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About 30 years ago I visited Taganrog ( steel mill ), and drove through Rostov-on-Don. I did not realize how close Stalingrad was (I only saw Volograd on the map). We did pass a monument marking the limit of the German advance. We stayed in a 100 year old hotel in Taganrog and much of the steel mill was about that old : How did they escape the damage of the nearby war ?

  • Wikipedia on Taganrog has little info. Apparently the damage was 'extensive'. – Lars Bosteen Jul 16 '18 at 12:57
  • If you're talking about this Taganrog then it's 500km away from Stalingrad/Volograd. It probably saw some fighting on the way to Stalingrad but likely wasn't part of the actual battle for Stalingrad. Is there a closer Taganrog? – Giter Jul 16 '18 at 13:08
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Taganrog never saw the city fighting Stalingrad or other sites of major battles did. Both times it changed hands the defenders were too weak to hold it, and most fighting was done in the vicinity of the city, but not inside. Nevertheless, according to damage assesment commission, which worked in the city after it was retaken by Red Army in 1943, damage to the city really was extensive: for example, the city lost 1300 residential buildings - 15% of available housing; out of 31 schools 13 were completely destroyed, and all of the rest were damaged to some extent. All in all, the commission registered 4082 material damage acts, and assessed the damage to the city to ~778.5 million rubles - about 203 million of 2018 USD, if we take the value of dollar in 1946 (53 rubles) and account for inflation.

By the way, the steel mill was amongst the factories listed as damaged in the report. In the years after the war, USSR directed a large-scale restoration effort on the territories damaged by the war. Thus, the steel mill was likely restored to working condition amongst hundreds of other factories elsewhere.

And the hotel? Probably just lucked out to not be amongst those 1300 residential buildings.

Source: Донскова Л. А., "Цена победы: о материальном ущербе и демографических потерях СССР в годы Великой Отечественной войны (общесоюзный и региональный аспекты)" // "Вестник Таганрогского института имени А. П. Чехова", 2010, специальный выпуск № 2, стр. 207, retrieved @ https://cyberleninka.ru/journal/n/vestnik-taganrogskogo-instituta-imeni-a-p-chehova#/967218

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Mostly luck - though at about 450 km distance from Stalingrad/Volgograd it was well behind the main lines for most of that conflict.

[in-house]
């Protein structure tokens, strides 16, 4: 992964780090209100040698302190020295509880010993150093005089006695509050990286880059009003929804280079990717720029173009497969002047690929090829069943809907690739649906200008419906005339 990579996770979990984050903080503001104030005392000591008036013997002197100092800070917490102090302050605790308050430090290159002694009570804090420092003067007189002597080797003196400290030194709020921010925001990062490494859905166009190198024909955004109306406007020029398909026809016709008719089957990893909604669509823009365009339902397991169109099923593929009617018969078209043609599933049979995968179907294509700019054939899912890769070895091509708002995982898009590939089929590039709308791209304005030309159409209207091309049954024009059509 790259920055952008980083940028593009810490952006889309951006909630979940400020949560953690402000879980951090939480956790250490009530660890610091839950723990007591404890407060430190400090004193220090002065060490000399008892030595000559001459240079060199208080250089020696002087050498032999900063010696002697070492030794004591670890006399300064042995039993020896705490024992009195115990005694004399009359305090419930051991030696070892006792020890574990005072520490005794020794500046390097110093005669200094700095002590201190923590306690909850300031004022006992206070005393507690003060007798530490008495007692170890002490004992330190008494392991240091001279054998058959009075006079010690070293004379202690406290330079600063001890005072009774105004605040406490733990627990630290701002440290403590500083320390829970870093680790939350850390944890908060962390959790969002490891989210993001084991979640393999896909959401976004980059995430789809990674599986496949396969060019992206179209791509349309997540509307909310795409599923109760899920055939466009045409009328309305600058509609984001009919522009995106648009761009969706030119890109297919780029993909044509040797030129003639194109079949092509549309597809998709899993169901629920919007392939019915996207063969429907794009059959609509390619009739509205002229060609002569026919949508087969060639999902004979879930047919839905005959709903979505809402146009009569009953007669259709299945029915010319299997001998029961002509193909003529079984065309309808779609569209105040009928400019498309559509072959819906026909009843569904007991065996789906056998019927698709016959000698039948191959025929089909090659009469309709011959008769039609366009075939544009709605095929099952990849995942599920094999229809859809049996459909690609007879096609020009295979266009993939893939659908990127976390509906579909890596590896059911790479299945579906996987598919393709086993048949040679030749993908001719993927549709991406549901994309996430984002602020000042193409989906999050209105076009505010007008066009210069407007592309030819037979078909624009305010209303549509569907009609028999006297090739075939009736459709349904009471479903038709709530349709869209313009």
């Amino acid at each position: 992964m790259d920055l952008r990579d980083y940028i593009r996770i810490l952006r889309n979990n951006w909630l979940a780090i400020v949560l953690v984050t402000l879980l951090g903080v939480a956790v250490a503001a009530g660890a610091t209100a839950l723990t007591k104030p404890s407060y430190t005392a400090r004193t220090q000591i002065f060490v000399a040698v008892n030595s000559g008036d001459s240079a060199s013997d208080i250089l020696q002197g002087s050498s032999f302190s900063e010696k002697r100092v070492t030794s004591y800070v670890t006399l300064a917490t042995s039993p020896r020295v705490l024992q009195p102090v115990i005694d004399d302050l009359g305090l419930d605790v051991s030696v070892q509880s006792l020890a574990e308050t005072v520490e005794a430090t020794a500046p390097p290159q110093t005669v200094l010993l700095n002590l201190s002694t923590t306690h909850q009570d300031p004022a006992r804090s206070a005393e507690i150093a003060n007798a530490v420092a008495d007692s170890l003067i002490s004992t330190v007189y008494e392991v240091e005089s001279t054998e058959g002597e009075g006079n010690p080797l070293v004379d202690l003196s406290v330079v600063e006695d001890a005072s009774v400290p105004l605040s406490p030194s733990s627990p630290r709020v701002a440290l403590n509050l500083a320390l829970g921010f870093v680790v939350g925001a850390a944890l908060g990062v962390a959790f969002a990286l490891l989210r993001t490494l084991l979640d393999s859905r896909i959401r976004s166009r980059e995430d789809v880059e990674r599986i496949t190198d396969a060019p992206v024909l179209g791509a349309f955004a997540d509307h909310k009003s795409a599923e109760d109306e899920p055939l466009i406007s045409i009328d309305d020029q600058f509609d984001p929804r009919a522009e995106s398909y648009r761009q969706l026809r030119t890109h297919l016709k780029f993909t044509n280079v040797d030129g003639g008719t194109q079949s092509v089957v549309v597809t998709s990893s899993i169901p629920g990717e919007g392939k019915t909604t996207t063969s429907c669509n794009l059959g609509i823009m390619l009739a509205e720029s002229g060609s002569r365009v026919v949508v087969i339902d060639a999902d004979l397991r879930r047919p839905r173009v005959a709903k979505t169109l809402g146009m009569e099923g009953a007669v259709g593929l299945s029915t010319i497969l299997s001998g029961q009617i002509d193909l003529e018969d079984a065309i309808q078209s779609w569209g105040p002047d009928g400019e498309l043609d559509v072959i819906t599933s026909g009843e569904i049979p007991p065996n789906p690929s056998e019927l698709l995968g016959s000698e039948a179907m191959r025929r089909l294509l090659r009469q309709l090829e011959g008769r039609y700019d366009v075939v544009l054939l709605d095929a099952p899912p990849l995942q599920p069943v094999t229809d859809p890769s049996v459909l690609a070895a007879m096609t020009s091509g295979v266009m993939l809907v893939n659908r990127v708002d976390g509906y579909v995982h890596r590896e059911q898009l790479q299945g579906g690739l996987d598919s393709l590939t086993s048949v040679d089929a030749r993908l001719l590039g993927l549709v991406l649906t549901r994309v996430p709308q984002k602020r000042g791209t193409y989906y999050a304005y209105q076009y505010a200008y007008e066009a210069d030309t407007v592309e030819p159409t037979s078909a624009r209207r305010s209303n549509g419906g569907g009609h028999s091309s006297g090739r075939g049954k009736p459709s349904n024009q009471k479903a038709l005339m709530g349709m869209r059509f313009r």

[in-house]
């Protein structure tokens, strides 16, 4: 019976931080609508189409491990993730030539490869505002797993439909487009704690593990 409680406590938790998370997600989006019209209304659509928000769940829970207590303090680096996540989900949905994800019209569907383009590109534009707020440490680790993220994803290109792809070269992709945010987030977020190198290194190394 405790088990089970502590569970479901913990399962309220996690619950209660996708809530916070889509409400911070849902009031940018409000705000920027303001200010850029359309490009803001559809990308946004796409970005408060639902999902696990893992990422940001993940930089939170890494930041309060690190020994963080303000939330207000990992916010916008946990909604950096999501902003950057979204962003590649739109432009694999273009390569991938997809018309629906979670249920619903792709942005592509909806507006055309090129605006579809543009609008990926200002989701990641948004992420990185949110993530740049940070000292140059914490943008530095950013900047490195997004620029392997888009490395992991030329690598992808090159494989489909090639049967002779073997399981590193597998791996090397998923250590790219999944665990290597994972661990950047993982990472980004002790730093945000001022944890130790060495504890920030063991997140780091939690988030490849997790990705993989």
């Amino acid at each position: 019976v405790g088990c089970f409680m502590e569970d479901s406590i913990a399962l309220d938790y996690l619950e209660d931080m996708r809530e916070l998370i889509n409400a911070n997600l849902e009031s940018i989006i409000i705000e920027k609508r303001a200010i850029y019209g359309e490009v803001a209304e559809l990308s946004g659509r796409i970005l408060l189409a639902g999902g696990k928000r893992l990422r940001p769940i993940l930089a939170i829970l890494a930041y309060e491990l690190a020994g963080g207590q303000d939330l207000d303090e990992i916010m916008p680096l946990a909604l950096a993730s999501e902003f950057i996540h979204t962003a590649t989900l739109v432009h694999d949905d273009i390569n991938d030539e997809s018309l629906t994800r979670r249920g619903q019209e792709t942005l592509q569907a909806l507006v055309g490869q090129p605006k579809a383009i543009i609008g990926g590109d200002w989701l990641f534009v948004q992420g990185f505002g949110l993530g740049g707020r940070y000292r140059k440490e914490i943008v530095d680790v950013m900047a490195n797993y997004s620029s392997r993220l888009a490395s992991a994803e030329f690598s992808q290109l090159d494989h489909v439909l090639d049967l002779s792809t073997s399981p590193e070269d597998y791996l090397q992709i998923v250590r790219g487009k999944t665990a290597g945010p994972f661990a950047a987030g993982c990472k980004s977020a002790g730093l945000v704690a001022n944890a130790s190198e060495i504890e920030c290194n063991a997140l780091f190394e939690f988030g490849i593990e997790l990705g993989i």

Twice, in December 1941 and March 1943, Taganrog happened to be roughly where the furthest extent of German and Soviet advance halted from supply exhaustion. Then when hostilities resumed:

  • Russian counter attacks in December 1941 as well as the German responses centred around Moscow.
  • The German offensive in Spring 1942 was launched further north, aimed through Voronezh with (mostly successful) intent of encircling Soviet forces around Taganrog and Rostov-on-Don.
  • The German offensive in Spring 1943 was exclusively focused on Kursk, much further north.
  • The Soviet offensive in Spring 1943 did, at its southernmost extent, run straight through Taganrog; however when this occurred in August (1) the local German defenders were too weak to mount a strong defense; and (2) Taganrog itself was on a backwater peninsula peripheral to the nearby conflict. enter image description here
  • I thought it was closer, I see about 350 km in a straight line. Wiki says it was occupied by Germany for about 2 years and "extensively" damaged. But the very old hotel and steel mill ( built be Belgium in about 1900) led me to conclude there had been little damage. – blacksmith37 Jul 16 '18 at 15:20
  • @blacksmith37: I used 'Google distance from to' for the crow's flight distance. On road is about 70 km longer. Are you sure you didn't measure on-road-miles instead of crows-flight-km? 520 / 1.6 ~ 330. – Pieter Geerkens Jul 16 '18 at 15:23
  • I used the distance legend at the bottom of the Google map and measured the distance on the screen with a scale - very old school. Maybe the legend is affect by the computer magnification ? However I am more confused because Wiki says that Rostov was also occupied by the Germans , but I saw a large monument between Taganrog and Rostov that marked the furthest advance of the German army.. Also, we were given a tour of Taganrog and saw old homes and schools that were original ; not replicas built after WW2. So I did not see evidence of "extensive " damage. – blacksmith37 Jul 16 '18 at 16:15
  • @blacksmith37: The 'furthest advance in 1941', as part of Operation Barbarossa, would have been between Taganrog and Rostov; though the Germans advanced further in 1942. It's possible there was a translation error on the sign, or even a conceptual error by the author confusing Operation Barbarossa with the entire 4 year campaign. Mistakes happen. – Pieter Geerkens Jul 16 '18 at 16:21

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